Frank Mainero, marketing V.P. for Activision, maintains that companies who panic and stray from long-term strategic plans will be the ones that file for Chapter 11. Since its inception, Activision has taken one step at a time in its game development and marketing. The company didn’t begin developing Intellivision-compatible cartridges until almost two years after the system appeared. Likewise, three years after the first Activision cartridges were released, the company is just now releasing games for computers (two of their mega-hits, River Raid and Kaboom!).

Imagic, on the other hand, seems given to impulse decisions. When the company was first founded, it was announced that Imagic would produce games for Intellivision. It was not until nearly six months later that Intellivision-compatible Demon Attack and Atlantis appeared. Likewise, in January of this year (when the writing was already on the wall), Imagic announced that they would be designing games for Odyssey, Commodore and the Atari computers in addition to the previously mentioned units. Moreover, Imagic signed an exclusive contract with Texas Instruments to develop games for their home computer, and mere weeks later, TI stock tumbled 41½ points in one point week and the company reported losses for the quarter in the millions. Bad luck for Imagic? Perhaps, but hard-noses who don’t believe in luck might well term it “poor research, poor planning…panic.”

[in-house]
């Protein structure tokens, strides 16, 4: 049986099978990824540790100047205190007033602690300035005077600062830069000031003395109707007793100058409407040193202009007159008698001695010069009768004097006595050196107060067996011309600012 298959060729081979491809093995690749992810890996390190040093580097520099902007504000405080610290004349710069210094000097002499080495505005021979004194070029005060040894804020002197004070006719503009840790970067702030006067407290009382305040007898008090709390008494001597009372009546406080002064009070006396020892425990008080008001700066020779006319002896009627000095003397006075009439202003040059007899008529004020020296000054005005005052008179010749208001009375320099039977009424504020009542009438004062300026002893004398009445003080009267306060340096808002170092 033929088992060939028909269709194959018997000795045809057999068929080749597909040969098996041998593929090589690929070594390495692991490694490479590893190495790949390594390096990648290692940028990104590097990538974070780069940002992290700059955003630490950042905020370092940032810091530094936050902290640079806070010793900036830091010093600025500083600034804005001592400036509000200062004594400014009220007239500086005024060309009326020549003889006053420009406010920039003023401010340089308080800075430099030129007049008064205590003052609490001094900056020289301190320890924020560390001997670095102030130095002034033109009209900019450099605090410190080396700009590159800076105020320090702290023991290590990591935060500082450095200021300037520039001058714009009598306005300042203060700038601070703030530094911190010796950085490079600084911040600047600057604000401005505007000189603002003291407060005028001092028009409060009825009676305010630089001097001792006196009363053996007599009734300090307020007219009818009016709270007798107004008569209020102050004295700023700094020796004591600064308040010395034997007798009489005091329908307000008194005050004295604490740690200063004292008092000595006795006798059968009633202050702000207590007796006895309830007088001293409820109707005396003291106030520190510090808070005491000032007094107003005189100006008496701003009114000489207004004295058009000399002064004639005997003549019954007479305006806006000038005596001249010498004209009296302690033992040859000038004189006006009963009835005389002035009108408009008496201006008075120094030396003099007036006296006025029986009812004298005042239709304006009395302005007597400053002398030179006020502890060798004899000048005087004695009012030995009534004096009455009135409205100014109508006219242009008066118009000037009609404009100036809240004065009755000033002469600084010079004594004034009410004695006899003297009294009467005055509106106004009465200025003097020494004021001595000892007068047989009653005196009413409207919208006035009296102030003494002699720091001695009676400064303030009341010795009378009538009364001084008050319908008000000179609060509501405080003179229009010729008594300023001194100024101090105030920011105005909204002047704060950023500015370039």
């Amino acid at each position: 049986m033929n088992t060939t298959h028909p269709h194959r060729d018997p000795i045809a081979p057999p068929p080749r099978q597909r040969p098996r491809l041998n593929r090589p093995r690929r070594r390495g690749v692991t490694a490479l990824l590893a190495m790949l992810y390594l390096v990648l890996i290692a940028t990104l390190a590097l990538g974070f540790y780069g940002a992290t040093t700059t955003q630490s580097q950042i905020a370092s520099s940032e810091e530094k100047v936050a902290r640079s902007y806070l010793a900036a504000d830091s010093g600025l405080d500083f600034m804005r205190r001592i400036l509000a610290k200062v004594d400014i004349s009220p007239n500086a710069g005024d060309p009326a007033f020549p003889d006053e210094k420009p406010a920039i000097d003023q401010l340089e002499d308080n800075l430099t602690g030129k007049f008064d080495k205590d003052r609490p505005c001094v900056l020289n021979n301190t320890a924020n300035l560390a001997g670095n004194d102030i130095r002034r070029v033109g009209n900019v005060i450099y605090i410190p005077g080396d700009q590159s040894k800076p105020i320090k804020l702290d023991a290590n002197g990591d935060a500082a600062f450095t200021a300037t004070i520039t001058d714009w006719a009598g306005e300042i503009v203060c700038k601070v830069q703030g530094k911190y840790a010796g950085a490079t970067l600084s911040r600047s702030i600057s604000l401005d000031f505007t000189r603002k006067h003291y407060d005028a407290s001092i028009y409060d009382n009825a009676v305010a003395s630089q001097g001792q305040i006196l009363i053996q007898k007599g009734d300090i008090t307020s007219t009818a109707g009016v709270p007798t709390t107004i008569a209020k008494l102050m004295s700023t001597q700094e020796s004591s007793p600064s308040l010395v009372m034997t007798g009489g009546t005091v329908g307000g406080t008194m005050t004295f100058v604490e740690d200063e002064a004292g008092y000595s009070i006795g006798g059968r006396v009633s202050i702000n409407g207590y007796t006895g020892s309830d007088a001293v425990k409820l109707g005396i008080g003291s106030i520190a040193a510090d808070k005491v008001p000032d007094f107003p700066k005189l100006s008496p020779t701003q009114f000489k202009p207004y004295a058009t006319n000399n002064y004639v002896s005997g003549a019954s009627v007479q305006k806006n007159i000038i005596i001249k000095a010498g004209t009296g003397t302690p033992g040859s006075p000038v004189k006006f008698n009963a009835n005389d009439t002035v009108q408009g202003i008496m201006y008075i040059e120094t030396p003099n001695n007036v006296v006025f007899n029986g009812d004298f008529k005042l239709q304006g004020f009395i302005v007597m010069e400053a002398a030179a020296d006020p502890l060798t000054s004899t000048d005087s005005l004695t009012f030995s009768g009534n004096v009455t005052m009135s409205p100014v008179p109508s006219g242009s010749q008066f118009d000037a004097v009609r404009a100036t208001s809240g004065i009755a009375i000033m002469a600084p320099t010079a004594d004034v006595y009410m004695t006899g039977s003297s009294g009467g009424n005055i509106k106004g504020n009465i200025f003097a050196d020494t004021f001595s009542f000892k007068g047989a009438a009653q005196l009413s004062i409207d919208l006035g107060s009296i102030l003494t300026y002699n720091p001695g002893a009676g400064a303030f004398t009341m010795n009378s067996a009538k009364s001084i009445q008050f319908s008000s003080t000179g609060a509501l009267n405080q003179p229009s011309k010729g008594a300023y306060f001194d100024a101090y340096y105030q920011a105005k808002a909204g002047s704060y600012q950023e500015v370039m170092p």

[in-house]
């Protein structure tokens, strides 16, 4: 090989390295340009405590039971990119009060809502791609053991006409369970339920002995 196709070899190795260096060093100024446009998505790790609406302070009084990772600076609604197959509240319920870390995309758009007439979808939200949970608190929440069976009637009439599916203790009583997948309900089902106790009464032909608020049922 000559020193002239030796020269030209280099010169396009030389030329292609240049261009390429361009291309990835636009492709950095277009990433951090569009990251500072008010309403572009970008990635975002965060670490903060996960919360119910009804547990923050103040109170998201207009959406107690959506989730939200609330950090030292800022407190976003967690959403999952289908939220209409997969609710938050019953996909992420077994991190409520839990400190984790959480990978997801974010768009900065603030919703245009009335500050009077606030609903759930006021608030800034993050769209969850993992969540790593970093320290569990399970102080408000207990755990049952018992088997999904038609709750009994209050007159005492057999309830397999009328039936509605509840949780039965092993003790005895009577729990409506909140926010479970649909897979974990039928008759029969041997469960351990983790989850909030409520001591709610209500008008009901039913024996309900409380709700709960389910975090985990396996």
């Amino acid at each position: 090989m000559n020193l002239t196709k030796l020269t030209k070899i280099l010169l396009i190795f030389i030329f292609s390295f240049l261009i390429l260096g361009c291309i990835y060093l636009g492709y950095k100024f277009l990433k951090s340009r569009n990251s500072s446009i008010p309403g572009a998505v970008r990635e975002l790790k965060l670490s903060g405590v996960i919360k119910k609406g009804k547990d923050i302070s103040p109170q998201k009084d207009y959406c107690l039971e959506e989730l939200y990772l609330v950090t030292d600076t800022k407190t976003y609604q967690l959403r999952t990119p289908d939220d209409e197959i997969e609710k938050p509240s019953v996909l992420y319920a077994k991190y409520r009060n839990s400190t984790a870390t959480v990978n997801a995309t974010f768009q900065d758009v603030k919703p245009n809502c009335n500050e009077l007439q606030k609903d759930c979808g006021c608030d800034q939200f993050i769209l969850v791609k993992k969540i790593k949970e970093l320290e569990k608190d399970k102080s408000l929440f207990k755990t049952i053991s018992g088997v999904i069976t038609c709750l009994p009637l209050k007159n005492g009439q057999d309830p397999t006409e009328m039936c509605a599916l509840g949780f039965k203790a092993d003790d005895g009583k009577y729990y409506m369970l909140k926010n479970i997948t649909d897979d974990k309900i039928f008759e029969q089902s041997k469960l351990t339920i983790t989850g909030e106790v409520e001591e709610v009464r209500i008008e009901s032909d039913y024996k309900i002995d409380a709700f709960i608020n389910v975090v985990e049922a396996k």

Now let’s examine the events surrounding Christmas 1982, a disastrous season for the software business in general, and Imagic in particular.

Atlantis (Intellivision)


The following account has been deduced from facts and information special to VCI.

During the third and fourth quarters of 1982, the powers-that-be at Imagic decided that they wanted to make a public offering of their stock. When a public stock offering is made, a group of underwriters (brokers such as Merrill Lynch or others) will buy all of a given company’s stock at a price slightly lower than it will be offered to the public. In this way, the company gets all of its money at one time and the underwriters will make their profit once they in turn sell the stock to the public.